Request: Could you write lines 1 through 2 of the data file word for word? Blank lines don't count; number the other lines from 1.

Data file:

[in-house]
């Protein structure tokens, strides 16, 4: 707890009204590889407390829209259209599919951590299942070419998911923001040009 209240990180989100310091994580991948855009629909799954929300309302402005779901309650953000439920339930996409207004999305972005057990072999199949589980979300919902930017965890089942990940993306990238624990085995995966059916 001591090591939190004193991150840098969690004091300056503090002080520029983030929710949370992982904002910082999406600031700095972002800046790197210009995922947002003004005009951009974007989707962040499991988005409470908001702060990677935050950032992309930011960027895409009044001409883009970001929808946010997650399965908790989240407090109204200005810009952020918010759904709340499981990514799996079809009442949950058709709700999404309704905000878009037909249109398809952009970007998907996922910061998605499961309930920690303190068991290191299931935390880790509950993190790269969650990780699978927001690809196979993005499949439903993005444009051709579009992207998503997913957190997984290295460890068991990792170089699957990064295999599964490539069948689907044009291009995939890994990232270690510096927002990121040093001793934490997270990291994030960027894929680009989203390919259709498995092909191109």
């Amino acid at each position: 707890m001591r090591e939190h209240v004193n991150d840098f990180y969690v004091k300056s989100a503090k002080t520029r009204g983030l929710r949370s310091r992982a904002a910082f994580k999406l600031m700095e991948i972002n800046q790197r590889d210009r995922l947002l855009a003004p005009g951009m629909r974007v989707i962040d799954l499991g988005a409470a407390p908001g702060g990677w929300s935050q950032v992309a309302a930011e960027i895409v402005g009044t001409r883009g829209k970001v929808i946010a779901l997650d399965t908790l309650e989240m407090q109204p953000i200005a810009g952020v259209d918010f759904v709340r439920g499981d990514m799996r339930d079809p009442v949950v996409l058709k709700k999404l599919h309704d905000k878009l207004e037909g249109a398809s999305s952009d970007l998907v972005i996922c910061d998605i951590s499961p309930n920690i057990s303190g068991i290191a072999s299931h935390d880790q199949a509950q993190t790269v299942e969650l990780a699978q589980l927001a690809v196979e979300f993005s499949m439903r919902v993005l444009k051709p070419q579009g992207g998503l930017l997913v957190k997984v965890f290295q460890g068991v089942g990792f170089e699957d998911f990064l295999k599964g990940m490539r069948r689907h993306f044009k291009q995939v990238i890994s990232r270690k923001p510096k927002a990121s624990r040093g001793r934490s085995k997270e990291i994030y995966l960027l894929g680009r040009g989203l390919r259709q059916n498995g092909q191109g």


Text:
[in-house]
């Protein structure tokens, strides 16, 4: 707890009204590889407390829209259209599919951590299942070419998911923001040009 209240990180989100310091994580991948855009629909799954929300309302402005779901309650953000439920339930996409207004999305972005057990072999199949589980979300919902930017965890089942990940993306990238624990085995995966059916 001591090591939190004193991150840098969690004091300056503090002080520029983030929710949370992982904002910082999406600031700095972002800046790197210009995922947002003004005009951009974007989707962040499991988005409470908001702060990677935050950032992309930011960027895409009044001409883009970001929808946010997650399965908790989240407090109204200005810009952020918010759904709340499981990514799996079809009442949950058709709700999404309704905000878009037909249109398809952009970007998907996922910061998605499961309930920690303190068991290191299931935390880790509950993190790269969650990780699978927001690809196979993005499949439903993005444009051709579009992207998503997913957190997984290295460890068991990792170089699957990064295999599964490539069948689907044009291009995939890994990232270690510096927002990121040093001793934490997270990291994030960027894929680009989203390919259709498995092909191109």